(Diversity - Kankakee Wildlife Series by local wildlife photographer Gregg Ladewski)
The Wetland Planning Unit runs along the Kankakee River starting at Indiana State LaSalle Fish and Wildlife Area at the Illinois-Indiana border. It extends westward, connecting to Island Park in Momence, Illinois. From a wildlife conservation perspective, this corridor is important for the survival of wetland-dependent migratory birds. Although seemingly plentiful there, Illinois has lost more than 90 percent of its wetlands statewide and many animals dependent on these habitats are in decline. One of the main objectives in this planning unit would be to increase breeding populations of dabbling ducks, such as mallards, blue-winged teal, and wood ducks, and other wetland birds of concern such as the prothonotary warbler, cerulean warbler, black tern, American woodcock, least bittern, and king rail. To achieve this objective, work will be done with others to maintain the existing bottomland hardwood forest habitat and to enhance and restore more. They want to build a connected corridor of protected and managed land in public and private ownership along the Kankakee River.
According to Dustin Brewer, author at The Earth Island Journal, "Illinois citizens are also influenced by management of the Kankakee River in Indiana, so their input about what happens across the border is important, too. Poor Illinois, They’ve been getting all our sand and silt. And it’s causing a problem over there."
(Diversity - Kankakee Wildlife Series by local wildlife photographer Dave Bannwart)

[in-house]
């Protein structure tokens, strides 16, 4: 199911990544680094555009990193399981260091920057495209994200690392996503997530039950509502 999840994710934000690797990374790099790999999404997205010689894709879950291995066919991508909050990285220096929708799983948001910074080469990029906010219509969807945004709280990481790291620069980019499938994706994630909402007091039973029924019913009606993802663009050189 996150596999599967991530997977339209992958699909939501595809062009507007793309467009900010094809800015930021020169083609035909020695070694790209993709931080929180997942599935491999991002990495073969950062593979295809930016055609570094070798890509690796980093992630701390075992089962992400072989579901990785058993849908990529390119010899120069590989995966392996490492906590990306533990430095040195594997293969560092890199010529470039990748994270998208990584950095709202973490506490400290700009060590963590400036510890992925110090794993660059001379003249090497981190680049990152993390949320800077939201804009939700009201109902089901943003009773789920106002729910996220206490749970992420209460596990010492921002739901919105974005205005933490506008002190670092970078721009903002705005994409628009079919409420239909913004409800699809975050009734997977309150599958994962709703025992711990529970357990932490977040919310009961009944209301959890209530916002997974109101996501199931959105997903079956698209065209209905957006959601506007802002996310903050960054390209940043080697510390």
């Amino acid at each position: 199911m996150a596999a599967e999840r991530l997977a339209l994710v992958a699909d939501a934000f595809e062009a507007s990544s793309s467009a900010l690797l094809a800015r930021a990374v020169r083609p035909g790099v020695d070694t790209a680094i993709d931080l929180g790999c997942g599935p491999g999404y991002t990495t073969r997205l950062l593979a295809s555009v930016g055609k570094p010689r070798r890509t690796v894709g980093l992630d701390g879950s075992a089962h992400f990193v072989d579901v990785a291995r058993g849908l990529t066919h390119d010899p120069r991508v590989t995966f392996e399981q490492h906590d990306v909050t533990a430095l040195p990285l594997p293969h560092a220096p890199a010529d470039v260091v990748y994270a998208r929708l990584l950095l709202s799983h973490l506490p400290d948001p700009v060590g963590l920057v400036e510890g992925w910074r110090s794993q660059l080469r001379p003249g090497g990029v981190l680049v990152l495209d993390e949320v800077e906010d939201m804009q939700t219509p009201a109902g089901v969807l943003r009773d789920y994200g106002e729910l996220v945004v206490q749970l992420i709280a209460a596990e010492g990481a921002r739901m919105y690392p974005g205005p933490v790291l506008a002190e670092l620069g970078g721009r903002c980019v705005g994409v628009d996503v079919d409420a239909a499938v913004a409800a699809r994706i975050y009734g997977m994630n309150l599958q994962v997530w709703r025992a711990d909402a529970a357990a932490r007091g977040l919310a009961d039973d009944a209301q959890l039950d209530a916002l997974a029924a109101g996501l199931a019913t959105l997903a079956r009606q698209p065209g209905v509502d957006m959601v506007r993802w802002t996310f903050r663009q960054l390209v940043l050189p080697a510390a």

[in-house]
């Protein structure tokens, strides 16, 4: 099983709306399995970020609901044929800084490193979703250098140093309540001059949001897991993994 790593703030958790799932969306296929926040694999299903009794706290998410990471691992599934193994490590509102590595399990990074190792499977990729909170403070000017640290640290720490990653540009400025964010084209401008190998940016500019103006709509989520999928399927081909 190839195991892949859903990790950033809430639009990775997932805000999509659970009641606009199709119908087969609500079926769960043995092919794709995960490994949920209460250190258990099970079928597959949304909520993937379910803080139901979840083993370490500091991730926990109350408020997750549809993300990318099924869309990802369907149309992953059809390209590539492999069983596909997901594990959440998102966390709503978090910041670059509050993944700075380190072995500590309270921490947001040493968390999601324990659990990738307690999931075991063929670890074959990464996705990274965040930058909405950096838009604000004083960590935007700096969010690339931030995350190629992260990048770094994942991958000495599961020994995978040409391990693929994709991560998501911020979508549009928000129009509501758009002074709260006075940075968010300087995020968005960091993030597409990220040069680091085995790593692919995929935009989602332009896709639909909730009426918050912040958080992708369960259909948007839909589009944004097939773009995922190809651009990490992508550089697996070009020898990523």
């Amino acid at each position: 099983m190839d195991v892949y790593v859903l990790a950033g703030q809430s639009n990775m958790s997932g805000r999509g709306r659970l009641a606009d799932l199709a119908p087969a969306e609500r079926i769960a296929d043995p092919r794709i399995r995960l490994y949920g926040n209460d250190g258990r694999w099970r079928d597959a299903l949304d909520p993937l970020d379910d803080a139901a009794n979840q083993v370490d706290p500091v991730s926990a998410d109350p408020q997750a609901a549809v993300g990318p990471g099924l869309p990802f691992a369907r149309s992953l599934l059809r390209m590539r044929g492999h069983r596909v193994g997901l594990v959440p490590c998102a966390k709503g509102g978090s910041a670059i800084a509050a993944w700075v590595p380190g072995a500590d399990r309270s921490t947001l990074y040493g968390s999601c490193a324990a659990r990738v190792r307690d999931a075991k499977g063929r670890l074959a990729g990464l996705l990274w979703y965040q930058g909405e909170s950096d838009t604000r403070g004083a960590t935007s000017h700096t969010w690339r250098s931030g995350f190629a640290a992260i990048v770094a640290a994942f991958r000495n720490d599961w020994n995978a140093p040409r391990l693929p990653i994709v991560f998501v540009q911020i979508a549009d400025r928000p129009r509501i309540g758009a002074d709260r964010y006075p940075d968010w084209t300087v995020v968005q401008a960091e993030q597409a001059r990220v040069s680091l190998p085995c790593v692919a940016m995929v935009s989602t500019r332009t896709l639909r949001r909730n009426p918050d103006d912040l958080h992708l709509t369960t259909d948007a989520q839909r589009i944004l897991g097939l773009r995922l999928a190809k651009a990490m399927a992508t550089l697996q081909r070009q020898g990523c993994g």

He said, "Because it’s been straightened in Indiana, the Kankakee flows much faster than it did historically. Consequently, so much sediment settles in the Illinois part of the river where it wasn’t straightened that some boats can no longer pass through. Restoring wetlands and the Kankakee River’s natural course in Indiana would help to fix this problem. Refuge approval, though, will likely require many letters to Indiana’s governor."
He added, "Every day, the Kankakee’s flow gradually returns to a more natural path, as the river carves away the unnatural banks. Similarly, every day more people like Manes, Sweeney, and myself understand more and more clearly the sum of the parts that we’ve seen."
"Like the glacier that created the Grand Kankakee Marsh, we hope that together our movement, which I’m now proud to be a part, will generate enough weight and power to create something beautiful. When that happens, I believe that the Kankakee ditch will be reborn as a river that will flow through the center of a marsh that will again be called grand."